Toyota Going More Flexible

Next week at the Chicago Auto Show, Toyota is going to roll out two new versions of the Camry and the Corolla, which we might have otherwise not mentioned were it not for the fact that they point out something that seems to be a profound shift at the corporation.

Next week at the Chicago Auto Show, Toyota is going to roll out two new versions of the Camry and the Corolla, which we might have otherwise not mentioned were it not for the fact that they point out something that seems to be a profound shift at the corporation.

First, there is the Camry Special Edition.

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Realize that Toyota substantially reengineered the Camry last year, changing all of the exterior sheet metal, for example, with the exception of the roof.

Realize that last year, with sales of 428,606 units (compared with 408.484 in 2013), Camry was the #1-selling vehicle in the U.S.—for the 13th year running.

Although some people deride the Camry for being a “soul-less appliance,” presumably other manufacturers of midsize cars only wish that they could have a car nearly as appealing as the Camry.

The Special Edition will have special 18-inch alloy wheels, a moon roof, smoked tail lamps, special seat material and stitching, wireless charging, and other features.

Then there is the Corolla Special Edition.

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Again, the Corolla is a fairly fresh car, having been introduced in 2014.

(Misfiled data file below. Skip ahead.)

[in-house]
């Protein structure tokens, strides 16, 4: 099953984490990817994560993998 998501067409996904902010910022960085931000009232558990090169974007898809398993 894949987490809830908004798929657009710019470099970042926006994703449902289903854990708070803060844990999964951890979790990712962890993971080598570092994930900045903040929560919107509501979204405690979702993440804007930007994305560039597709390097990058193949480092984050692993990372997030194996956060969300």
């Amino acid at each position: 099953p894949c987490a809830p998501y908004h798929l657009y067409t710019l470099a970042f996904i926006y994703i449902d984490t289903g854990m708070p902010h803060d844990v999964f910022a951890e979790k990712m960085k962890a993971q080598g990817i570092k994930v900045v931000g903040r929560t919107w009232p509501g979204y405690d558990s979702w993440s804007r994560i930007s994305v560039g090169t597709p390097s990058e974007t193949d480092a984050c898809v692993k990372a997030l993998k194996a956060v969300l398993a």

And while it didn’t do Camry numbers last year, with 339,498 units, it did more than respectably well. To put that in context: Civic, 325,981; Cruze, 273,060; Focus, 219,634.

This Special Edition will have modifications similar to the Camry.

Here’s the point:

Toyota is going to be building the Camry Special Edition from August 2015 to January 2016. Period. The company calculates there will be just some 12,000 units built.

Toyota will be building the Corolla Special Edition between August and December 2015. The company will build 8,000 units.

Toyota is nothing if not a mass-manufacturer. It builds lots of cars.

But one thing that tends to be forgotten is that Toyota is the master of flexible manufacturing. It has the ability to shift production in a way that would leave many other manufacturers with their proverbial heads spinning.

Perhaps it hasn’t exhibited that aspect of its skill set much of late (at least in the context of coming out with new models: let’s not forget that when there was the alleged problems leading to massive recalls a few years back, it responded with production post-haste).

The designs at Toyota are becoming more expressive.

Now we may be seeing the company putting its manufacturing flexibility to work as well.

This is the profound shift we’re talking about.